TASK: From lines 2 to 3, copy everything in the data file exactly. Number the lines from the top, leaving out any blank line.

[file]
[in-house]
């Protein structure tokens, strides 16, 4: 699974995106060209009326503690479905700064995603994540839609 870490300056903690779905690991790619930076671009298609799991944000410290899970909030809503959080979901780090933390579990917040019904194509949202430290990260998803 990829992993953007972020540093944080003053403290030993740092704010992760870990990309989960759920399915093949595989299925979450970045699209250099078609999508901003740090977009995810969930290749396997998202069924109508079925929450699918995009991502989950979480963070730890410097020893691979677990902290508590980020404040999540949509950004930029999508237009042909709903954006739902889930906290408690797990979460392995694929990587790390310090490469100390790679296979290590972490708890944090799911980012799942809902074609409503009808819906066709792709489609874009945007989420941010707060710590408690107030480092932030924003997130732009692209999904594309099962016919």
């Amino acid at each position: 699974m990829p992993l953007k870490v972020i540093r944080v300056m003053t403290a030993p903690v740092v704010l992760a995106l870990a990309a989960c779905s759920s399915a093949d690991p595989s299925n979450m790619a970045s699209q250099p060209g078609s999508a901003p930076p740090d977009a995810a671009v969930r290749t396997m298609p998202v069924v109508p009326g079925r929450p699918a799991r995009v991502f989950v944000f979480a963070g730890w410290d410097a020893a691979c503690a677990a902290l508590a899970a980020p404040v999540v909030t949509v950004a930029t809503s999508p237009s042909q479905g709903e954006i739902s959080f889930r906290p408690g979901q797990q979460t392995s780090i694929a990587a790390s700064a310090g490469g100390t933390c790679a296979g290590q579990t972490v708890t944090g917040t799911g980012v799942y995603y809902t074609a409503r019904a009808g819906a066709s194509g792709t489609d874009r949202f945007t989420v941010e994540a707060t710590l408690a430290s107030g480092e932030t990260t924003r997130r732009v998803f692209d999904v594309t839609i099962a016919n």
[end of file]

């Protein structure tokens, strides 16, 4: 699974995106060209009326503690479905700064995603994540839609 870490300056903690779905690991790619930076671009298609799991944000410290899970909030809503959080979901780090933390579990917040019904194509949202430290990260998803 990829992993953007972020540093944080003053403290030993740092704010992760870990990309989960759920399915093949595989299925979450970045699209250099078609999508901003740090977009995810969930290749396997998202069924109508079925929450699918995009991502989950979480963070730890410097020893691979677990902290508590980020404040999540949509950004930029999508237009042909709903954006739902889930906290408690797990979460392995694929990587790390310090490469100390790679296979290590972490708890944090799911980012799942809902074609409503009808819906066709792709489609874009945007989420941010707060710590408690107030480092932030924003997130732009692209999904594309099962016919």
């Amino acid at each position: 699974m990829p992993l953007k870490v972020i540093r944080v300056m003053t403290a030993p903690v740092v704010l992760a995106l870990a990309a989960c779905s759920s399915a093949d690991p595989s299925n979450m790619a970045s699209q250099p060209g078609s999508a901003p930076p740090d977009a995810a671009v969930r290749t396997m298609p998202v069924v109508p009326g079925r929450p699918a799991r995009v991502f989950v944000f979480a963070g730890w410290d410097a020893a691979c503690a677990a902290l508590a899970a980020p404040v999540v909030t949509v950004a930029t809503s999508p237009s042909q479905g709903e954006i739902s959080f889930r906290p408690g979901q797990q979460t392995s780090i694929a990587a790390s700064a310090g490469g100390t933390c790679a296979g290590q579990t972490v708890t944090g917040t799911g980012v799942y995603y809902t074609a409503r019904a009808g819906a066709s194509g792709t489609d874009r949202f945007t989420v941010e994540a707060t710590l408690a430290s107030g480092e932030t990260t924003r997130r732009v998803f692209d999904v594309t839609i099962a016919n």